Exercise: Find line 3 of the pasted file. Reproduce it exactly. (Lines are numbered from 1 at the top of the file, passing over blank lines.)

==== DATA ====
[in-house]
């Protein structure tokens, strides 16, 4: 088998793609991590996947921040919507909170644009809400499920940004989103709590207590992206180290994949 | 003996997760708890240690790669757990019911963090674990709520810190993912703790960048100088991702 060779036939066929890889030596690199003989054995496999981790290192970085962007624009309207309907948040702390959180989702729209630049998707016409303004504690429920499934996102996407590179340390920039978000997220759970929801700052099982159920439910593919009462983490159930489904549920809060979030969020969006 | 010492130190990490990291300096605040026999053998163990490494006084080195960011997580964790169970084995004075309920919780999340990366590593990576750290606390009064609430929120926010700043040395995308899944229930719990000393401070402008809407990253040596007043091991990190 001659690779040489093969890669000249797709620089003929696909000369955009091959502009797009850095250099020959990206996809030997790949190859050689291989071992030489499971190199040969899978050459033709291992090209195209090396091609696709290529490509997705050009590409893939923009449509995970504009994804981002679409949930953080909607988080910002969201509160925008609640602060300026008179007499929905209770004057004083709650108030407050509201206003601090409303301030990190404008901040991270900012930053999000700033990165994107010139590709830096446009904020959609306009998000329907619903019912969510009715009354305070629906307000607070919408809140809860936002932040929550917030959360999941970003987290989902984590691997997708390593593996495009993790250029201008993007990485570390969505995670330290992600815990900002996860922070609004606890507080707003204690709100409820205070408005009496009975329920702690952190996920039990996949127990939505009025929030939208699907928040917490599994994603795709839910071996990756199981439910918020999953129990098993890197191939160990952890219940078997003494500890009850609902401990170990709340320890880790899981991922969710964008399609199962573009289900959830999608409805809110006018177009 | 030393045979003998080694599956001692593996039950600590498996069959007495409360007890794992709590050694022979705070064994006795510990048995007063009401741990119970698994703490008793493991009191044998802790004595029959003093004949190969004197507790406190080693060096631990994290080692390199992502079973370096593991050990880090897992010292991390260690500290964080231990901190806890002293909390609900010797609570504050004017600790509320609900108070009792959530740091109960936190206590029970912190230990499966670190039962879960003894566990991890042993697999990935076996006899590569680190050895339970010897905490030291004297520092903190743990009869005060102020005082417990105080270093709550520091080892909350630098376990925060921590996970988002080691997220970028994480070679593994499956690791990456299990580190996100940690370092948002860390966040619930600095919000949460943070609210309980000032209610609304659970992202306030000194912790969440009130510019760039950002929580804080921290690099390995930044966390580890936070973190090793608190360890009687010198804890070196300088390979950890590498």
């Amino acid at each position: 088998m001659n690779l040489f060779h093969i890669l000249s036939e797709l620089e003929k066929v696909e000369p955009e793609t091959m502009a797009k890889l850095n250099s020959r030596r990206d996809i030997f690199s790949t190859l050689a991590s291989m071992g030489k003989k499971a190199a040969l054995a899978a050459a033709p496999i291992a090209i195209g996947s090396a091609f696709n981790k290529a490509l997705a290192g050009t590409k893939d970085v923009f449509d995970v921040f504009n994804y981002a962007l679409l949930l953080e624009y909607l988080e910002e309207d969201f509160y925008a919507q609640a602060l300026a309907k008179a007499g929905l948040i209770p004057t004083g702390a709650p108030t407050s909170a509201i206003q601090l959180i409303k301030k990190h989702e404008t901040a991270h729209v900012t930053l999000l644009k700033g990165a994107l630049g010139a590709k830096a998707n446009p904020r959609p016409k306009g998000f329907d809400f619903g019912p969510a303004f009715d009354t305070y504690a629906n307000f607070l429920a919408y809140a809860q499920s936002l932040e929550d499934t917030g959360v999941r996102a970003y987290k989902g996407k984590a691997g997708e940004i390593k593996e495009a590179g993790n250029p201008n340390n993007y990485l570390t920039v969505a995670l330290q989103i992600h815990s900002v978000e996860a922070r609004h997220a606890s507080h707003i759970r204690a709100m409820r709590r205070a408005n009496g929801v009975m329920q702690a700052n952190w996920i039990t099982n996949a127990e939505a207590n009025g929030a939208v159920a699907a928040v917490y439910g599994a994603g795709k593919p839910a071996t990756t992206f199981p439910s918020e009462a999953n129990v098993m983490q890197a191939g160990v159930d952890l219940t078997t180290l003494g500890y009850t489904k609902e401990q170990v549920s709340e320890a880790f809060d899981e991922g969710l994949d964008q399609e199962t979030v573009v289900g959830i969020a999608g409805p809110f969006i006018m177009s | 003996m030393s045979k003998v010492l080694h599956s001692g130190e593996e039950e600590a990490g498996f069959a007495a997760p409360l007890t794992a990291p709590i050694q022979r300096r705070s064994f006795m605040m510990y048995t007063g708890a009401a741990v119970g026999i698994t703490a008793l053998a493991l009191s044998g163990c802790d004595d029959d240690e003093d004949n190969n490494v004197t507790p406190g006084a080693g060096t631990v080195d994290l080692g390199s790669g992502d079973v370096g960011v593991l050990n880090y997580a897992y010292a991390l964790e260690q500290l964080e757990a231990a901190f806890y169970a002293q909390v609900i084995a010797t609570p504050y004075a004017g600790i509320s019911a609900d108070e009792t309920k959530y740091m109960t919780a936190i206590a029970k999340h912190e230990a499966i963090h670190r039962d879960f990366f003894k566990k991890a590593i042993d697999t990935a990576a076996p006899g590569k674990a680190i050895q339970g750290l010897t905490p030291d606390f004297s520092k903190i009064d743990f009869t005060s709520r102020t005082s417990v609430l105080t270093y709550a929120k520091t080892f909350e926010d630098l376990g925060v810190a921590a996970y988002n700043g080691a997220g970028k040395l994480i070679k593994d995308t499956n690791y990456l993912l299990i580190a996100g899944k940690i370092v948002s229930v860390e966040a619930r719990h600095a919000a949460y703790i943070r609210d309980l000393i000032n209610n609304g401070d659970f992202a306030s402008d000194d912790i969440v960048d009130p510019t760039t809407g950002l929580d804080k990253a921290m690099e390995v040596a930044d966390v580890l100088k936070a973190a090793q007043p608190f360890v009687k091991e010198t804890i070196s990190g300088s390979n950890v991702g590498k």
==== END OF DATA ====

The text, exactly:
């Amino acid at each position: 088998m001659n690779l040489f060779h093969i890669l000249s036939e797709l620089e003929k066929v696909e000369p955009e793609t091959m502009a797009k890889l850095n250099s020959r030596r990206d996809i030997f690199s790949t190859l050689a991590s291989m071992g030489k003989k499971a190199a040969l054995a899978a050459a033709p496999i291992a090209i195209g996947s090396a091609f696709n981790k290529a490509l997705a290192g050009t590409k893939d970085v923009f449509d995970v921040f504009n994804y981002a962007l679409l949930l953080e624009y909607l988080e910002e309207d969201f509160y925008a919507q609640a602060l300026a309907k008179a007499g929905l948040i209770p004057t004083g702390a709650p108030t407050s909170a509201i206003q601090l959180i409303k301030k990190h989702e404008t901040a991270h729209v900012t930053l999000l644009k700033g990165a994107l630049g010139a590709k830096a998707n446009p904020r959609p016409k306009g998000f329907d809400f619903g019912p969510a303004f009715d009354t305070y504690a629906n307000f607070l429920a919408y809140a809860q499920s936002l932040e929550d499934t917030g959360v999941r996102a970003y987290k989902g996407k984590a691997g997708e940004i390593k593996e495009a590179g993790n250029p201008n340390n993007y990485l570390t920039v969505a995670l330290q989103i992600h815990s900002v978000e996860a922070r609004h997220a606890s507080h707003i759970r204690a709100m409820r709590r205070a408005n009496g929801v009975m329920q702690a700052n952190w996920i039990t099982n996949a127990e939505a207590n009025g929030a939208v159920a699907a928040v917490y439910g599994a994603g795709k593919p839910a071996t990756t992206f199981p439910s918020e009462a999953n129990v098993m983490q890197a191939g160990v159930d952890l219940t078997t180290l003494g500890y009850t489904k609902e401990q170990v549920s709340e320890a880790f809060d899981e991922g969710l994949d964008q399609e199962t979030v573009v289900g959830i969020a999608g409805p809110f969006i006018m177009s | 003996m030393s045979k003998v010492l080694h599956s001692g130190e593996e039950e600590a990490g498996f069959a007495a997760p409360l007890t794992a990291p709590i050694q022979r300096r705070s064994f006795m605040m510990y048995t007063g708890a009401a741990v119970g026999i698994t703490a008793l053998a493991l009191s044998g163990c802790d004595d029959d240690e003093d004949n190969n490494v004197t507790p406190g006084a080693g060096t631990v080195d994290l080692g390199s790669g992502d079973v370096g960011v593991l050990n880090y997580a897992y010292a991390l964790e260690q500290l964080e757990a231990a901190f806890y169970a002293q909390v609900i084995a010797t609570p504050y004075a004017g600790i509320s019911a609900d108070e009792t309920k959530y740091m109960t919780a936190i206590a029970k999340h912190e230990a499966i963090h670190r039962d879960f990366f003894k566990k991890a590593i042993d697999t990935a990576a076996p006899g590569k674990a680190i050895q339970g750290l010897t905490p030291d606390f004297s520092k903190i009064d743990f009869t005060s709520r102020t005082s417990v609430l105080t270093y709550a929120k520091t080892f909350e926010d630098l376990g925060v810190a921590a996970y988002n700043g080691a997220g970028k040395l994480i070679k593994d995308t499956n690791y990456l993912l299990i580190a996100g899944k940690i370092v948002s229930v860390e966040a619930r719990h600095a919000a949460y703790i943070r609210d309980l000393i000032n209610n609304g401070d659970f992202a306030s402008d000194d912790i969440v960048d009130p510019t760039t809407g950002l929580d804080k990253a921290m690099e390995v040596a930044d966390v580890l100088k936070a973190a090793q007043p608190f360890v009687k091991e010198t804890i070196s990190g300088s390979n950890v991702g590498k």